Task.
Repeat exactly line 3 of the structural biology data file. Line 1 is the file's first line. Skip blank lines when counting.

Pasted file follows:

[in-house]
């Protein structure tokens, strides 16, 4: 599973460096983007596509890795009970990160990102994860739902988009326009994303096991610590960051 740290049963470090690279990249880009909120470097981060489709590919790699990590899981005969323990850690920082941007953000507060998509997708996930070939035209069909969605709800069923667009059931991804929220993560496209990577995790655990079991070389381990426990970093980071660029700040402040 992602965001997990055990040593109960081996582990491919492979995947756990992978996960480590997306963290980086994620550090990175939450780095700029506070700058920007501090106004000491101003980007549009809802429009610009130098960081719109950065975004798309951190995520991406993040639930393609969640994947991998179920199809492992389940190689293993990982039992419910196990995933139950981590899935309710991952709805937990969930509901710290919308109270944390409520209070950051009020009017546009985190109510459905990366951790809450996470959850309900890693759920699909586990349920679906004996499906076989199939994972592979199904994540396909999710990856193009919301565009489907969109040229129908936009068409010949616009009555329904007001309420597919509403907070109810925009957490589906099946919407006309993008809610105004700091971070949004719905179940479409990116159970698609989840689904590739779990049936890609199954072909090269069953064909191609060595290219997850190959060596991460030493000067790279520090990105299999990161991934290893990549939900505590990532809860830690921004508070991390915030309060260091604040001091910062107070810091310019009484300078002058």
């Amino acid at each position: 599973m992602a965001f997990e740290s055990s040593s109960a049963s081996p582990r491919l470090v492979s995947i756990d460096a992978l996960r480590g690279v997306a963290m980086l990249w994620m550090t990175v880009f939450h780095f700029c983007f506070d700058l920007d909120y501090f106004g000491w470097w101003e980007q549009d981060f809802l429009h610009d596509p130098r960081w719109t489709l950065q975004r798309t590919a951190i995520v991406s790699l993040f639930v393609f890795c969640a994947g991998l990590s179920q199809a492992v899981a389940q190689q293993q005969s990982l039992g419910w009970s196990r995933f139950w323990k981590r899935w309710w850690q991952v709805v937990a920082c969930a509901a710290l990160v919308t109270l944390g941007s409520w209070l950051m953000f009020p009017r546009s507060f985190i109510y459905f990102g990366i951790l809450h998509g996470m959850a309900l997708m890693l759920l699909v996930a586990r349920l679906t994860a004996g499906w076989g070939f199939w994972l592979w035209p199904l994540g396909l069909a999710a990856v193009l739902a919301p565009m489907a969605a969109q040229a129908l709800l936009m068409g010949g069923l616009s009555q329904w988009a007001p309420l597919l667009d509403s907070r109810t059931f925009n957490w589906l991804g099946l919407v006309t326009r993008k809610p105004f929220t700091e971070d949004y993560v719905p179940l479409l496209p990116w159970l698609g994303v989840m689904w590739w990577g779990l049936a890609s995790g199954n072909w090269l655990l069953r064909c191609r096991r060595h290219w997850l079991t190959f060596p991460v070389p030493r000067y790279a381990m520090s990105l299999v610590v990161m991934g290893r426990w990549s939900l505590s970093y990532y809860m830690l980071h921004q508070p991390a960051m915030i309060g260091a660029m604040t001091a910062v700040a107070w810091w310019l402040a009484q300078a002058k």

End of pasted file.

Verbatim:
């Amino acid at each position: 599973m992602a965001f997990e740290s055990s040593s109960a049963s081996p582990r491919l470090v492979s995947i756990d460096a992978l996960r480590g690279v997306a963290m980086l990249w994620m550090t990175v880009f939450h780095f700029c983007f506070d700058l920007d909120y501090f106004g000491w470097w101003e980007q549009d981060f809802l429009h610009d596509p130098r960081w719109t489709l950065q975004r798309t590919a951190i995520v991406s790699l993040f639930v393609f890795c969640a994947g991998l990590s179920q199809a492992v899981a389940q190689q293993q005969s990982l039992g419910w009970s196990r995933f139950w323990k981590r899935w309710w850690q991952v709805v937990a920082c969930a509901a710290l990160v919308t109270l944390g941007s409520w209070l950051m953000f009020p009017r546009s507060f985190i109510y459905f990102g990366i951790l809450h998509g996470m959850a309900l997708m890693l759920l699909v996930a586990r349920l679906t994860a004996g499906w076989g070939f199939w994972l592979w035209p199904l994540g396909l069909a999710a990856v193009l739902a919301p565009m489907a969605a969109q040229a129908l709800l936009m068409g010949g069923l616009s009555q329904w988009a007001p309420l597919l667009d509403s907070r109810t059931f925009n957490w589906l991804g099946l919407v006309t326009r993008k809610p105004f929220t700091e971070d949004y993560v719905p179940l479409l496209p990116w159970l698609g994303v989840m689904w590739w990577g779990l049936a890609s995790g199954n072909w090269l655990l069953r064909c191609r096991r060595h290219w997850l079991t190959f060596p991460v070389p030493r000067y790279a381990m520090s990105l299999v610590v990161m991934g290893r426990w990549s939900l505590s970093y990532y809860m830690l980071h921004q508070p991390a960051m915030i309060g260091a660029m604040t001091a910062v700040a107070w810091w310019l402040a009484q300078a002058k």